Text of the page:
The time-of-flight data may be acquired from the transducers 40 sequentially in time. That is, the transducers 40 may each be activated at a different time to produce an output acoustic signal in order to enable identification of the signal source, i.e., the transmitting transducer 40, relative to the receiving transducers 40 that receive and provide time-of-flight data signals to the data acquisition and processing unit 48. Alternatively, two or more output signals may be transmitted from two or more of the transducers 40 simultaneously, such that there is little or no time difference between measurements provided by the different output signals at a plurality of locations in the flow path 39 to provide simultaneous temperature data from a plurality of the transducers 40. In particular, each of the transducers 40 may transmit an output signal at a different frequency than any other transducer 40. Hence, the source of each transmitted signal may have a distinctive frequency that may be identified by the data acquisition and processing unit 48 when the signals are received at the receiving transducers 40, such that each of the two or more output signals transmitted simultaneously may be uniquely identified by their frequency.

The acoustic pyrometer system 10 preferably may operate in a frequency range of from about 0.5 kHz to about 4 kHz. The energy of acoustic signals is generally greater at lower frequencies, enabling the signals to travel a longer distance. Hence, it may be desirable to provide output signals having a lower frequency. Further, in a configuration in which the transducers 40 produce output signals at different frequencies, it may be preferable that the variation between output signal frequencies be small in order that all of the output signals may have a similar energy, for example, by providing an output signal frequency for each of the signals near the lower end of the frequency range.

As discussed above, each line-of-sound path, comprises a known distance between transmitting and receiving transducers 40. Hence, for a given data collection event comprising the collection of data from the receiving transducers 40 at a predetermined time, or within a predetermined time frame for sequential data produced by sequential output signals from the transducers 40, a plurality of temperature measurements may be provided traversing across different sections of the measurement plane. The data acquisition and processing unit 48 may process the plurality of temperature measurements by a cross-correlation technique to determine the temperature of the gas flow at different locations radially and circumferentially across the measurement plane.

In accordance with an aspect of the invention, the temperatures determined at the measurement plane of the acoustic pyrometer system 10 may be used to determine both a bulk exhaust temperature and to determine individual operating temperatures for each of the combustors 22 (FIG. 8). With regard to the bulk temperature measurement, the acoustic pyrometer system 10 determines average temperatures across multiple paths 42 that may be used to provide a true bulk average temperature at the measurement plane defined by the acoustic pyrometer system 10. In particular, the data acquisition and processing unit 48 may determine a bulk or global exhaust temperature across the flow path 39 that may be used by the controller 46 to control overall combustion operations, such as controlling a firing temperature in the combustion section 16.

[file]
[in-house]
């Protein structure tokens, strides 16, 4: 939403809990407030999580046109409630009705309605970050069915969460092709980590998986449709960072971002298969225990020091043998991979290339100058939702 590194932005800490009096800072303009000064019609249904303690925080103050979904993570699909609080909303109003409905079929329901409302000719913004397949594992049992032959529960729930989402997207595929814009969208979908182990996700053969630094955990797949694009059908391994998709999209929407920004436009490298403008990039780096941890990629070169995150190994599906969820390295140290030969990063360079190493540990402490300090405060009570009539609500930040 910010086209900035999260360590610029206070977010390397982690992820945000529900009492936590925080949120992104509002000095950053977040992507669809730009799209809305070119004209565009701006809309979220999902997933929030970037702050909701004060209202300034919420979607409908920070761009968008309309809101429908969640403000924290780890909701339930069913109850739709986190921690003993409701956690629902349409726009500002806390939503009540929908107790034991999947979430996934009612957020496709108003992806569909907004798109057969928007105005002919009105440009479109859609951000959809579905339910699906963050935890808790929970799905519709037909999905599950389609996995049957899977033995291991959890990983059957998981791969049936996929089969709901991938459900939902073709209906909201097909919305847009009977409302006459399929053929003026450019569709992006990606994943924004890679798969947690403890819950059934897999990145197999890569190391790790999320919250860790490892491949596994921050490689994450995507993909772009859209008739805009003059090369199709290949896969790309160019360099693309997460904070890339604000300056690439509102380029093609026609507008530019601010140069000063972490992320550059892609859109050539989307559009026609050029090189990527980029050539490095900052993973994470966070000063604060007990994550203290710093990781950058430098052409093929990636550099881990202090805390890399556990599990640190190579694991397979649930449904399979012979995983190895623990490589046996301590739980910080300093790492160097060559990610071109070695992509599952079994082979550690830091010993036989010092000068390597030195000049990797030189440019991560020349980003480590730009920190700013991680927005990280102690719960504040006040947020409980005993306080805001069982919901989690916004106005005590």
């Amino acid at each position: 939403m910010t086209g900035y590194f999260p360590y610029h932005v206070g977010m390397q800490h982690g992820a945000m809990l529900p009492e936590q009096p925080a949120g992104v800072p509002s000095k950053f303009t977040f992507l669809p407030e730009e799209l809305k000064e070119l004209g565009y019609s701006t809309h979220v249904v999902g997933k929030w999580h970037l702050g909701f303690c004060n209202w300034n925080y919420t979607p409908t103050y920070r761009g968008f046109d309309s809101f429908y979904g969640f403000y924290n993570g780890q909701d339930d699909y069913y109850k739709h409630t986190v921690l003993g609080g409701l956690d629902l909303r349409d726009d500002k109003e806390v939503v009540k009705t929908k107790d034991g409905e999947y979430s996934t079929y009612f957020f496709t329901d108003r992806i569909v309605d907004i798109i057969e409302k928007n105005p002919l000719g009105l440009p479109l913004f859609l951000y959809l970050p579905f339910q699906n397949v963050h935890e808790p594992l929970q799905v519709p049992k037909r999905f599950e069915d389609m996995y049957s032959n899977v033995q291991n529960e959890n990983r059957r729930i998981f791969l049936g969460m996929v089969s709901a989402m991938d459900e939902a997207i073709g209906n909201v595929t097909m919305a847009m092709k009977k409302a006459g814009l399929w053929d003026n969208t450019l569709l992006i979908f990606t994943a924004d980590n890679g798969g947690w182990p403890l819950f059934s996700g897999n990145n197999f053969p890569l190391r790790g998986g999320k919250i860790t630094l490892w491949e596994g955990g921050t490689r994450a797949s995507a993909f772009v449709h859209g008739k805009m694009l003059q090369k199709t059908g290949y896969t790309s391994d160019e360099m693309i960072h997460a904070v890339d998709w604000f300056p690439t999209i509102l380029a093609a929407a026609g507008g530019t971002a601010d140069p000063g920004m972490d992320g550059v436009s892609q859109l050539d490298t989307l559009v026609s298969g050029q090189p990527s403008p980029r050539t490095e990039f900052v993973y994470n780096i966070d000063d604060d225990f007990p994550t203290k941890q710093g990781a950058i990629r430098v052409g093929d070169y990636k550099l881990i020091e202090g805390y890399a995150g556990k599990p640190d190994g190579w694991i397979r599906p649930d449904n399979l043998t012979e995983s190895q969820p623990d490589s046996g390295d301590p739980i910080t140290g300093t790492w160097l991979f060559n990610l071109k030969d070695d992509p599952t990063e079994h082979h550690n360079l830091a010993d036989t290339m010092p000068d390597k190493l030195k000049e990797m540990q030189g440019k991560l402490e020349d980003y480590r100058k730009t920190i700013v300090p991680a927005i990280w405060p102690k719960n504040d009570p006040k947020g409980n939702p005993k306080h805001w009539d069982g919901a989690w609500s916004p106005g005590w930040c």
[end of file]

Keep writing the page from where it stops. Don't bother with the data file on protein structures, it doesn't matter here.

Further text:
The data acquisition and processing unit 48 may also determine temperatures at each of the combustors 22 to ensure proper operation of the individual combustors 22. For example, referring to FIG. 5, outer and inner temperature regions 52, 54, specifically identified as outer regions 52A-L and inner regions 54A-L, may be defined for use in identifying the temperature at circumferential and radial locations of regions in the measurement plane defined by the acoustic pyrometer system 10. The temperature for each region of the outer region 52A-L and inner region 54A-L may be an average temperature for the area covered by the particular region. The number of regions for each of the outer and inner regions 52A-L, 54A-L may correspond to the number of combustors 22, i.e., corresponding to twelve combustors 22 in the exemplary embodiment. Although the measurement plane of the acoustic pyrometer system 10 is displaced axially downstream of the individual combustors 22 and the turbine section 18, it is possible to infer the temperature at each individual combustor 22 based on the measurements at the measurement plane. That is, the temperature at each of the regions 52A-L and/or 54A-L may be used to determine the temperature at a combustor 22 wherein the regions 52A-L and/or 54A-L corresponding to a combustor 22 will typically be displaced circumferentially relative to the associated combustor 22 due to the rotational flow of the exhaust gases through the turbine section 18. The temperature of the combustors 22, as determined by the data acquisition and processing unit 48, may be used to determine an output of the combustion control unit 50 to control the fuel and/or air flow to each of the respective combustors 22 to avoid flame-out of individual combustors 22, as well as to provide combustor-to-combustor flame temperature variation information for feed back control for optimized, energy-efficient combustion. Hence, the temperature measurements provided by the transducers 40 may provide both a global temperature measurement and individual temperature measurements of the combustors 22 at a common axial location defined by the plane of the acoustic pyrometer system 10.